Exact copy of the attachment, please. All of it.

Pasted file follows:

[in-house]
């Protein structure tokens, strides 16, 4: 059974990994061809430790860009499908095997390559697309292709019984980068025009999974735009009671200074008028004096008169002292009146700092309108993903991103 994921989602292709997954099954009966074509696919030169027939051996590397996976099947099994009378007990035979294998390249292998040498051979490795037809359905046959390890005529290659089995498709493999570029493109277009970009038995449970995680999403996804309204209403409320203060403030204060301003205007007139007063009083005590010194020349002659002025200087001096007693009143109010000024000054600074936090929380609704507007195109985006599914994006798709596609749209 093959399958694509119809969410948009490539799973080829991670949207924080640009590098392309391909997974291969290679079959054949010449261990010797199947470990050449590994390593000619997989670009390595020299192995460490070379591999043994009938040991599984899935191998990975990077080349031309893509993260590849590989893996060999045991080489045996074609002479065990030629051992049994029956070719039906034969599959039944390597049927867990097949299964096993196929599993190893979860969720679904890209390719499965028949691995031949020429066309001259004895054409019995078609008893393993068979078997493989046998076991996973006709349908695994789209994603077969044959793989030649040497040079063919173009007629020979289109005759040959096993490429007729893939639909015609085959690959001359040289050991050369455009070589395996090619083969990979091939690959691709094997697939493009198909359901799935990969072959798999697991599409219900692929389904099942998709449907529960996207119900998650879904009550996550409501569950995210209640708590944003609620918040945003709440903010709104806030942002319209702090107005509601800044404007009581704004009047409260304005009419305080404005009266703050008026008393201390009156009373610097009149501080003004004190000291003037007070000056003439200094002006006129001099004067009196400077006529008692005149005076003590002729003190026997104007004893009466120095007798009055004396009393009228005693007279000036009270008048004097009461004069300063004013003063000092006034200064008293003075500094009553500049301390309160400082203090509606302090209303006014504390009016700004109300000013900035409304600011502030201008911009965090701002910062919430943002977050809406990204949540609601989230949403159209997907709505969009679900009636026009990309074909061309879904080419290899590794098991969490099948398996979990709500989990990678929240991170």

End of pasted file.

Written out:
[in-house]
């Protein structure tokens, strides 16, 4: 059974990994061809430790860009499908095997390559697309292709019984980068025009999974735009009671200074008028004096008169002292009146700092309108993903991103 994921989602292709997954099954009966074509696919030169027939051996590397996976099947099994009378007990035979294998390249292998040498051979490795037809359905046959390890005529290659089995498709493999570029493109277009970009038995449970995680999403996804309204209403409320203060403030204060301003205007007139007063009083005590010194020349002659002025200087001096007693009143109010000024000054600074936090929380609704507007195109985006599914994006798709596609749209 093959399958694509119809969410948009490539799973080829991670949207924080640009590098392309391909997974291969290679079959054949010449261990010797199947470990050449590994390593000619997989670009390595020299192995460490070379591999043994009938040991599984899935191998990975990077080349031309893509993260590849590989893996060999045991080489045996074609002479065990030629051992049994029956070719039906034969599959039944390597049927867990097949299964096993196929599993190893979860969720679904890209390719499965028949691995031949020429066309001259004895054409019995078609008893393993068979078997493989046998076991996973006709349908695994789209994603077969044959793989030649040497040079063919173009007629020979289109005759040959096993490429007729893939639909015609085959690959001359040289050991050369455009070589395996090619083969990979091939690959691709094997697939493009198909359901799935990969072959798999697991599409219900692929389904099942998709449907529960996207119900998650879904009550996550409501569950995210209640708590944003609620918040945003709440903010709104806030942002319209702090107005509601800044404007009581704004009047409260304005009419305080404005009266703050008026008393201390009156009373610097009149501080003004004190000291003037007070000056003439200094002006006129001099004067009196400077006529008692005149005076003590002729003190026997104007004893009466120095007798009055004396009393009228005693007279000036009270008048004097009461004069300063004013003063000092006034200064008293003075500094009553500049301390309160400082203090509606302090209303006014504390009016700004109300000013900035409304600011502030201008911009965090701002910062919430943002977050809406990204949540609601989230949403159209997907709505969009679900009636026009990309074909061309879904080419290899590794098991969490099948398996979990709500989990990678929240991170």